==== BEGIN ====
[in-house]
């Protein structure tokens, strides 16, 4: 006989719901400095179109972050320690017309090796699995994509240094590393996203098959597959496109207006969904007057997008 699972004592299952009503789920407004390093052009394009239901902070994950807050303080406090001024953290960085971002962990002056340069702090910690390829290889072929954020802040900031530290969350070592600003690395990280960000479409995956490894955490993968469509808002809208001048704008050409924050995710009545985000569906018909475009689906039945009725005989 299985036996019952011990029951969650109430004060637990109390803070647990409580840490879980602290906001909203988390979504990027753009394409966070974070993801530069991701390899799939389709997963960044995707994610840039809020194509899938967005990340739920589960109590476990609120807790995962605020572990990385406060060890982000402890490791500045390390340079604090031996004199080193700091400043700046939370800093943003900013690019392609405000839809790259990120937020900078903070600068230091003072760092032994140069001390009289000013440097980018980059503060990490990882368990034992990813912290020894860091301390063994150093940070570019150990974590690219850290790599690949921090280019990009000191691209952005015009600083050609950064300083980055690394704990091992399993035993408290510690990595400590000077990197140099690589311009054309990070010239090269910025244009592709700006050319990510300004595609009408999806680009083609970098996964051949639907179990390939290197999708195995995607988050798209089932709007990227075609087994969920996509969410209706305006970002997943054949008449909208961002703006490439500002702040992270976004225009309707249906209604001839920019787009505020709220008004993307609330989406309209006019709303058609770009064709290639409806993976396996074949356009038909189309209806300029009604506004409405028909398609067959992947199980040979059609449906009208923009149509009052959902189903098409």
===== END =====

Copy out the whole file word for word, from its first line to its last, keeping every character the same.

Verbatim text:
[in-house]
């Protein structure tokens, strides 16, 4: 006989719901400095179109972050320690017309090796699995994509240094590393996203098959597959496109207006969904007057997008 699972004592299952009503789920407004390093052009394009239901902070994950807050303080406090001024953290960085971002962990002056340069702090910690390829290889072929954020802040900031530290969350070592600003690395990280960000479409995956490894955490993968469509808002809208001048704008050409924050995710009545985000569906018909475009689906039945009725005989 299985036996019952011990029951969650109430004060637990109390803070647990409580840490879980602290906001909203988390979504990027753009394409966070974070993801530069991701390899799939389709997963960044995707994610840039809020194509899938967005990340739920589960109590476990609120807790995962605020572990990385406060060890982000402890490791500045390390340079604090031996004199080193700091400043700046939370800093943003900013690019392609405000839809790259990120937020900078903070600068230091003072760092032994140069001390009289000013440097980018980059503060990490990882368990034992990813912290020894860091301390063994150093940070570019150990974590690219850290790599690949921090280019990009000191691209952005015009600083050609950064300083980055690394704990091992399993035993408290510690990595400590000077990197140099690589311009054309990070010239090269910025244009592709700006050319990510300004595609009408999806680009083609970098996964051949639907179990390939290197999708195995995607988050798209089932709007990227075609087994969920996509969410209706305006970002997943054949008449909208961002703006490439500002702040992270976004225009309707249906209604001839920019787009505020709220008004993307609330989406309209006019709303058609770009064709290639409806993976396996074949356009038909189309209806300029009604506004409405028909398609067959992947199980040979059609449906009208923009149509009052959902189903098409």